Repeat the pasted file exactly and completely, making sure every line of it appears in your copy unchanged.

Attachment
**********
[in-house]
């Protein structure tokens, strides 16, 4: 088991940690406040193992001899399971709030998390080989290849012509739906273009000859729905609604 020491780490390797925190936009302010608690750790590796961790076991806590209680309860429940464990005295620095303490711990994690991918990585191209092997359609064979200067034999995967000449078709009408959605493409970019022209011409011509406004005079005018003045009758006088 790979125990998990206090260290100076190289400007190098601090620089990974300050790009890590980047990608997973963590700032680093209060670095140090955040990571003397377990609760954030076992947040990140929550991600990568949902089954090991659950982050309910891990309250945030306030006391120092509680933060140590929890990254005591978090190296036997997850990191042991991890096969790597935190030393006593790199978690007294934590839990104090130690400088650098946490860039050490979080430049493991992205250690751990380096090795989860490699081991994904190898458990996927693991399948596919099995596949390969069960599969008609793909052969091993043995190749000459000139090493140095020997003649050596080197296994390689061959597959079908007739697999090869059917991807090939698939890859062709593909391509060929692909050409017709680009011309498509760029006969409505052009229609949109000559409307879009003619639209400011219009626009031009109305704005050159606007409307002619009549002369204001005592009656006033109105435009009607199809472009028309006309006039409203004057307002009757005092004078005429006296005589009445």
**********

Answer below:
[in-house]
């Protein structure tokens, strides 16, 4: 088991940690406040193992001899399971709030998390080989290849012509739906273009000859729905609604 020491780490390797925190936009302010608690750790590796961790076991806590209680309860429940464990005295620095303490711990994690991918990585191209092997359609064979200067034999995967000449078709009408959605493409970019022209011409011509406004005079005018003045009758006088 790979125990998990206090260290100076190289400007190098601090620089990974300050790009890590980047990608997973963590700032680093209060670095140090955040990571003397377990609760954030076992947040990140929550991600990568949902089954090991659950982050309910891990309250945030306030006391120092509680933060140590929890990254005591978090190296036997997850990191042991991890096969790597935190030393006593790199978690007294934590839990104090130690400088650098946490860039050490979080430049493991992205250690751990380096090795989860490699081991994904190898458990996927693991399948596919099995596949390969069960599969008609793909052969091993043995190749000459000139090493140095020997003649050596080197296994390689061959597959079908007739697999090869059917991807090939698939890859062709593909391509060929692909050409017709680009011309498509760029006969409505052009229609949109000559409307879009003619639209400011219009626009031009109305704005050159606007409307002619009549002369204001005592009656006033109105435009009607199809472009028309006309006039409203004057307002009757005092004078005429006296005589009445």